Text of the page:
Fluorescent tubes come in a basic wattage for the tube length. So the length that fits your fixture will be that wattage only. However, the phosphors used in the tube affect the colour (spectrum) and intensity (dare I say it, lumens) and these can vary somewhat from manufacturer to manufacturer, or depending upon the type of tube (how it is made, the phosphors inside).

As an example, because I am most familiar with them, 48-inch tubes. T8 used to be 40w. Then some manufacturers came out with 32w tubes that emitted basically the same light. Energy-efficient, the buzzword today. This is one example. But the other is the phosphors. In the Hagen "Glo" series the Life-Glo is the best. It emits twice the intensity of the Aqua-Glo, yet both are 40w. Then there is the Power-Glo, also 40w, but even more intensity, just a tad above Life-Glo. But of these, only the Life-Glo has the balanced spectrum that renders colours accurately.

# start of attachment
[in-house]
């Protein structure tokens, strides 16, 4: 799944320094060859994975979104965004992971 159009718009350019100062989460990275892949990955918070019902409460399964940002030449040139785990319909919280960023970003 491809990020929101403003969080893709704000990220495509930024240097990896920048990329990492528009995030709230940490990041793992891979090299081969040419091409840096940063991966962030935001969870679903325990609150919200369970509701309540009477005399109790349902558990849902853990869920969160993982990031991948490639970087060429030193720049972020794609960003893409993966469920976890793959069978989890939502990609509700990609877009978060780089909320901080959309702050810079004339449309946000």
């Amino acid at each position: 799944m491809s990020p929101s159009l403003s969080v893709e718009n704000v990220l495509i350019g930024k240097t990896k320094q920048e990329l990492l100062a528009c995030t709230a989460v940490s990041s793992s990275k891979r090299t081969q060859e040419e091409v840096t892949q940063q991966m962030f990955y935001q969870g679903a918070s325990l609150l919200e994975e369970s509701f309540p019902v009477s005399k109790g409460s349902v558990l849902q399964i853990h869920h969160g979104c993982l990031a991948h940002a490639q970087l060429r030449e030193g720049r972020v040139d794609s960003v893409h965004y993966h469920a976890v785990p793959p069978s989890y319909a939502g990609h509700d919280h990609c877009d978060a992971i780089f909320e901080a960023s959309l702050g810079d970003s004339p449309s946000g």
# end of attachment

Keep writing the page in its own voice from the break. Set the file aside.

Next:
I don't think you can do better than the Life-Glo. I use this on all my single-tube tanks. The Power-Glo might be worth trying, if you don't mind the purplish hue it casts; it is a tad brighter, and plants do well under it. I had one years ago. For a bit less cost, there is ZooMed's UltraSun; I know these are very close to the Hagen tubes, and I do have a couple but not the UltraSun which is the best spectrum alone. No one here carries these any longer, so I can't compare them for you. But I can't see it being much different.

Byron.

Byron Hosking, BMus, MA
Vancouver, BC, Canada

The aquarist is one who must learn the ways of the biologist, the chemist, and the veterinarian. [unknown source]

Something we all need to remember: The fish you've acquired was quite happy not being owned by you, minding its own business. If you’re going to take it under your wing then you’re responsible for it. Every aspect of its life is under your control, from water quality and temperature to swimming space. [Nathan Hill in PFK]